Government Affairs Update July 31, 2017
NAFTA Renogiation – August 16 is the day the renegotiation talks begin. As has been mentioned in the past, most of agriculture is feeling comfortable going into the talks. This has been reassured again by Secretary Perdue’s comments during a trip to Mexico just last week. Though certain sectors of agriculture have benefited greatly from the FTA with Mexico and Canada, others have not. For instance, grain has certainly benefited more than the vegetable sector. “The unfortunate thing is, in many trade negotiations or renegotiations…agriculture is always used as a retaliatory measure,” Perdue said. “Our goal is, first of all, to do no harm.”
Mexico is the United States’ third-largest export market for agricultural goods. Total ag exports in 2016 came to $18 billion, with corn ($2.6 billion) and soybeans ($1.5 billion) leading the way. Mexico is also the largest exporter of ag goods to the U.S. – with a dollar value of $23 billion in 2016, including fresh vegetables ($5.6 billion) and fresh fruit ($4.9 billion).
Trade Observations – I recently spent several days in Cartagena, Colombia for a U.S. Meat Export Federation event. This annual event is called the Latin American Product Showcase and is an incredibly efficient way to bring together red meat exporters from the U.S. with meat traders from the entire Latin American region, including the Caribbean. I believe my greatest “aha moment” was when I was visiting with an exporter from Atlanta, who was sitting with several of his customers. As farmers and ranchers, we often think about and comment that food consumers are far-removed from the farm and don’t have a true understanding of where their food comes from. The exporter, without knowing that I often participate in events to inform consumers about agriculture, stated, “beef producers have absolutely little to no idea what it takes to get meat from the packer to consumers in another country.” He is right! I learned a great deal listening to both exporters and foreign importers. We have to remember, they are dealing with a perishable product, going into foreign countries, selling to everything from all-inclusive resorts that want 6 to 18 month price contracts to high end restaurants, and grocery retailers. As the grain farmers, ranchers, and cattle feeders involved in the process, we must depend on many other things to go right after the animals leave our places! And in the end, we still need to do all we possibly can to make sure whoever is on the far end of that market chain has a great eating experience.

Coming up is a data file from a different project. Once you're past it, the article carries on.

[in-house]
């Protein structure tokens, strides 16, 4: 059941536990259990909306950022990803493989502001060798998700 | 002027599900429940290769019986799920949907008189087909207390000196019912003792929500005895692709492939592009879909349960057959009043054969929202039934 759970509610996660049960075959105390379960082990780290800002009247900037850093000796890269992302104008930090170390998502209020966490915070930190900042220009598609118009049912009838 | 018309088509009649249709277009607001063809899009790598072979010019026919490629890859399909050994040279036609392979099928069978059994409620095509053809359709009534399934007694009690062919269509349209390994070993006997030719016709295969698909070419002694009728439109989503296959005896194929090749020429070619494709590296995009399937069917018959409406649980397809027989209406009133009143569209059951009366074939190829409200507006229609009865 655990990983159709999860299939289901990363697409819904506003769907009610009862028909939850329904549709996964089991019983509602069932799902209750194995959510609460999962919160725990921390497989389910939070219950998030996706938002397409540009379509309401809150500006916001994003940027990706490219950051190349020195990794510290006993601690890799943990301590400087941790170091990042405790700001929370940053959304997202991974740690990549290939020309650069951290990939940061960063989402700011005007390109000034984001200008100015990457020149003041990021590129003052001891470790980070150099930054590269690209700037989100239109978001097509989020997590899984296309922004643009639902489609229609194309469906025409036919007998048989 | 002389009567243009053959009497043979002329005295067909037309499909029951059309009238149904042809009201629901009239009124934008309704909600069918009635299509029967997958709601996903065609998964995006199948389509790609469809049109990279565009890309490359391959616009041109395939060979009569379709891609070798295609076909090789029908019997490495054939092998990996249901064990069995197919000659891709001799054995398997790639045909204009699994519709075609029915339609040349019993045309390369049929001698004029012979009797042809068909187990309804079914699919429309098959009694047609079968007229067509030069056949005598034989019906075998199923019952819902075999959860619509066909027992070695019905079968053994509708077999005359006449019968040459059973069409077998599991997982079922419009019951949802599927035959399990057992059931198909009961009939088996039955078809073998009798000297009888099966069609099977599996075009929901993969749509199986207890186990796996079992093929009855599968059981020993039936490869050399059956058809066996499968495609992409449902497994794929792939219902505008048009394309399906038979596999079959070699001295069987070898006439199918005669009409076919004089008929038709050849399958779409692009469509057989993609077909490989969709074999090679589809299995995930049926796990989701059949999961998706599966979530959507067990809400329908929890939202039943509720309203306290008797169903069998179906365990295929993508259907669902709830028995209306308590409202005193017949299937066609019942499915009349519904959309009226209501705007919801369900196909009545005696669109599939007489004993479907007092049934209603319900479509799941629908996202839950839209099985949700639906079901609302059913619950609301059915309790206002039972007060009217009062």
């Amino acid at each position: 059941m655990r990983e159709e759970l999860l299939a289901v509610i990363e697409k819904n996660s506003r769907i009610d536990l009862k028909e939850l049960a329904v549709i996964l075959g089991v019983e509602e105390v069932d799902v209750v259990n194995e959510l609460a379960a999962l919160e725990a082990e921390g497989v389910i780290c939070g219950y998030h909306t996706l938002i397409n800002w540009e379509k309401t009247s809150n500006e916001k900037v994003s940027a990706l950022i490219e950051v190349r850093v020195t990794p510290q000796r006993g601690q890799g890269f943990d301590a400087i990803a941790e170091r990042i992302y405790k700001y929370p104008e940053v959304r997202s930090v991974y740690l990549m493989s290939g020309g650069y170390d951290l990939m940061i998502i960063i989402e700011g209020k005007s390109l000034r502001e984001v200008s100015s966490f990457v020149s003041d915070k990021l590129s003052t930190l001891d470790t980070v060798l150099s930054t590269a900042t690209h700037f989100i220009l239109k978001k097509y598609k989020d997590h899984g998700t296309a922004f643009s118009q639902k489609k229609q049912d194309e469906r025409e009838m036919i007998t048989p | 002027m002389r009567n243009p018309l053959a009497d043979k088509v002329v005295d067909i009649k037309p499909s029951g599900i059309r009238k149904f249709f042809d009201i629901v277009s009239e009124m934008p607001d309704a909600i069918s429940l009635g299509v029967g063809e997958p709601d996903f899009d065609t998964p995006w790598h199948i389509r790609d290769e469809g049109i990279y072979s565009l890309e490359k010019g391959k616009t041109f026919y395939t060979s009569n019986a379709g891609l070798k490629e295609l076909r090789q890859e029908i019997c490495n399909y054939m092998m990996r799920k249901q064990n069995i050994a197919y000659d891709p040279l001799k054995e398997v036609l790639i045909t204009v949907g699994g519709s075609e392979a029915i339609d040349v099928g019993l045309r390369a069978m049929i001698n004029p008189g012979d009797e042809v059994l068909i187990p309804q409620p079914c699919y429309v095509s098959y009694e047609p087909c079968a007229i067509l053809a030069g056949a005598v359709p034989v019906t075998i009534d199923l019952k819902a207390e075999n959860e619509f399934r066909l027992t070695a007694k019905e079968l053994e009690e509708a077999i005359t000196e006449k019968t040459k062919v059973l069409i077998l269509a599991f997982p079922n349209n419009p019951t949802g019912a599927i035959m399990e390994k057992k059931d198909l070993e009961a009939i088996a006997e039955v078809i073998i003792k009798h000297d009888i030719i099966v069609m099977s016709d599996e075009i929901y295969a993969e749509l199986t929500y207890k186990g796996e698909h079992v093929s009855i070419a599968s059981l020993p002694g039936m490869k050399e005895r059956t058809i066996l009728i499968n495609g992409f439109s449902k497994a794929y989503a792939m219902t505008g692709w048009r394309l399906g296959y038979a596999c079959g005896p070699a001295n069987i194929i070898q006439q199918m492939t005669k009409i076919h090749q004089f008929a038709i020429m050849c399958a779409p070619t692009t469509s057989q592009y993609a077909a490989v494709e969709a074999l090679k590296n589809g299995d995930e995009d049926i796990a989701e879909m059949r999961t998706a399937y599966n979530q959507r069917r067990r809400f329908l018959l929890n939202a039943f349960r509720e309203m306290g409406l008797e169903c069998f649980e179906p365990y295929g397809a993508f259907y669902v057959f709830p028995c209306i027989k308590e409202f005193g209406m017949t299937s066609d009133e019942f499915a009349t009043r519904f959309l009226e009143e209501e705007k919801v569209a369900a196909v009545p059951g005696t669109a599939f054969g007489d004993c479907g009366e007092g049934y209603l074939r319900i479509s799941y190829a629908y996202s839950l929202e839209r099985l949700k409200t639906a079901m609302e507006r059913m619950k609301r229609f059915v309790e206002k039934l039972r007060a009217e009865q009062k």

Regarding trade, the conversation centered on a couple of different items. First, the U.S. pork exporters are feeling more challenged than grain and beef exporters going into the NAFTA renegotiations. Second, Latin American importers are feeling the pressure of China and Japan buying everything they can get their hands on, and pushing prices.
Farm Bill – The House Ag Committee is holding 3 listening sessions this week. The first was today in Texas. The following sessions will be on Thursday in Minnesota and Friday in California.
Tax Reform – NCFC staff member Marlis Carson, along with other members of the Ag Tax Coalition met with Treasury Secretary Steven Mnuchin and other White House officials on July 25 to discuss tax reform and its potential impacts on the agriculture sector. Shahira Knight and Ray Starling from the National Economic Council also attended. The meeting was part of the administration’s “listening sessions” with various industry groups and CEO’s.
In his opening remarks, Secretary Mnuchin said the administration’s top focus is economic growth, which will be achieved through tax reform, reducing regulatory burdens, and improving trade.
News Articles of Interest:
10 mega myths about farming to remember on your next grocery run
Nebraska agricultural center seeks to link crops and health
Court rules against EPA ‘supply’ interpretation in RFS case
07/28/17 1:00 PM By Spencer Chase
WASHINGTON, July 28, 2017 – The Environmental Protection Agency was wrong in its interpretation of “inadequate domestic supply” when decreasing required renewable fuel blending, the U.S. Court of Appeals for the D.C. Circuit ruled Friday.